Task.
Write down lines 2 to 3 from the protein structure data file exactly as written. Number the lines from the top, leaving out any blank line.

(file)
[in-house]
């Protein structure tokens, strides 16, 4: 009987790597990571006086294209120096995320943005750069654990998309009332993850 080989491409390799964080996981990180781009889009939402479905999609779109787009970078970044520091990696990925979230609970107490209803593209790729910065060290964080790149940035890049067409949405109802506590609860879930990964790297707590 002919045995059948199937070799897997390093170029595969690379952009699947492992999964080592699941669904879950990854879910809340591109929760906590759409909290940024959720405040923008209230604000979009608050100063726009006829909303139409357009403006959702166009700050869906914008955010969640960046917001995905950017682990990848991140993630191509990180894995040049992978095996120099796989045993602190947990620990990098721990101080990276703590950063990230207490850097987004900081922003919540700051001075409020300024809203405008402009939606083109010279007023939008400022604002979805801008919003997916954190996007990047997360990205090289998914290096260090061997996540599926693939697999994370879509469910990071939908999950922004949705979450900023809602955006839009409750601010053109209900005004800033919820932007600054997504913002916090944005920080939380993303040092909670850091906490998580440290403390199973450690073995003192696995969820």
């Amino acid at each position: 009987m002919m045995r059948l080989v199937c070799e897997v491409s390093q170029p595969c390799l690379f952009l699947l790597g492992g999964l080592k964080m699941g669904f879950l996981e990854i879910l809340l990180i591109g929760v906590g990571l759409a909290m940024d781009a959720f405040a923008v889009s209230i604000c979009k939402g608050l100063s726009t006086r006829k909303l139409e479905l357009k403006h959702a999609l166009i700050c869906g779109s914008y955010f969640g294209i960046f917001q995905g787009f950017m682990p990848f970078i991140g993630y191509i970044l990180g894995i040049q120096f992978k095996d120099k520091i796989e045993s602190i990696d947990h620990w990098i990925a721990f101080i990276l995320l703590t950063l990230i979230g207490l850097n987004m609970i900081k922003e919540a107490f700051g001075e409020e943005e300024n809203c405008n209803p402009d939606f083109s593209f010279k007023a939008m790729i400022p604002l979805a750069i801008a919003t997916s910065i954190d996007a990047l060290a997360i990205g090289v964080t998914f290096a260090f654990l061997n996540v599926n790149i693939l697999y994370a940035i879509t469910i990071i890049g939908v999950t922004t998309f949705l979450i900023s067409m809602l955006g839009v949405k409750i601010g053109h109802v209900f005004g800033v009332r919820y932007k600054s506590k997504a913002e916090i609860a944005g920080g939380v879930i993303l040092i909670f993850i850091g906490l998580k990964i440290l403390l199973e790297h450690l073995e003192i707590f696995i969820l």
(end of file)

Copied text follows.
């Protein structure tokens, strides 16, 4: 009987790597990571006086294209120096995320943005750069654990998309009332993850 080989491409390799964080996981990180781009889009939402479905999609779109787009970078970044520091990696990925979230609970107490209803593209790729910065060290964080790149940035890049067409949405109802506590609860879930990964790297707590 002919045995059948199937070799897997390093170029595969690379952009699947492992999964080592699941669904879950990854879910809340591109929760906590759409909290940024959720405040923008209230604000979009608050100063726009006829909303139409357009403006959702166009700050869906914008955010969640960046917001995905950017682990990848991140993630191509990180894995040049992978095996120099796989045993602190947990620990990098721990101080990276703590950063990230207490850097987004900081922003919540700051001075409020300024809203405008402009939606083109010279007023939008400022604002979805801008919003997916954190996007990047997360990205090289998914290096260090061997996540599926693939697999994370879509469910990071939908999950922004949705979450900023809602955006839009409750601010053109209900005004800033919820932007600054997504913002916090944005920080939380993303040092909670850091906490998580440290403390199973450690073995003192696995969820």
């Amino acid at each position: 009987m002919m045995r059948l080989v199937c070799e897997v491409s390093q170029p595969c390799l690379f952009l699947l790597g492992g999964l080592k964080m699941g669904f879950l996981e990854i879910l809340l990180i591109g929760v906590g990571l759409a909290m940024d781009a959720f405040a923008v889009s209230i604000c979009k939402g608050l100063s726009t006086r006829k909303l139409e479905l357009k403006h959702a999609l166009i700050c869906g779109s914008y955010f969640g294209i960046f917001q995905g787009f950017m682990p990848f970078i991140g993630y191509i970044l990180g894995i040049q120096f992978k095996d120099k520091i796989e045993s602190i990696d947990h620990w990098i990925a721990f101080i990276l995320l703590t950063l990230i979230g207490l850097n987004m609970i900081k922003e919540a107490f700051g001075e409020e943005e300024n809203c405008n209803p402009d939606f083109s593209f010279k007023a939008m790729i400022p604002l979805a750069i801008a919003t997916s910065i954190d996007a990047l060290a997360i990205g090289v964080t998914f290096a260090f654990l061997n996540v599926n790149i693939l697999y994370a940035i879509t469910i990071i890049g939908v999950t922004t998309f949705l979450i900023s067409m809602l955006g839009v949405k409750i601010g053109h109802v209900f005004g800033v009332r919820y932007k600054s506590k997504a913002e916090i609860a944005g920080g939380v879930i993303l040092i909670f993850i850091g906490l998580k990964i440290l403390l199973e790297h450690l073995e003192i707590f696995i969820l």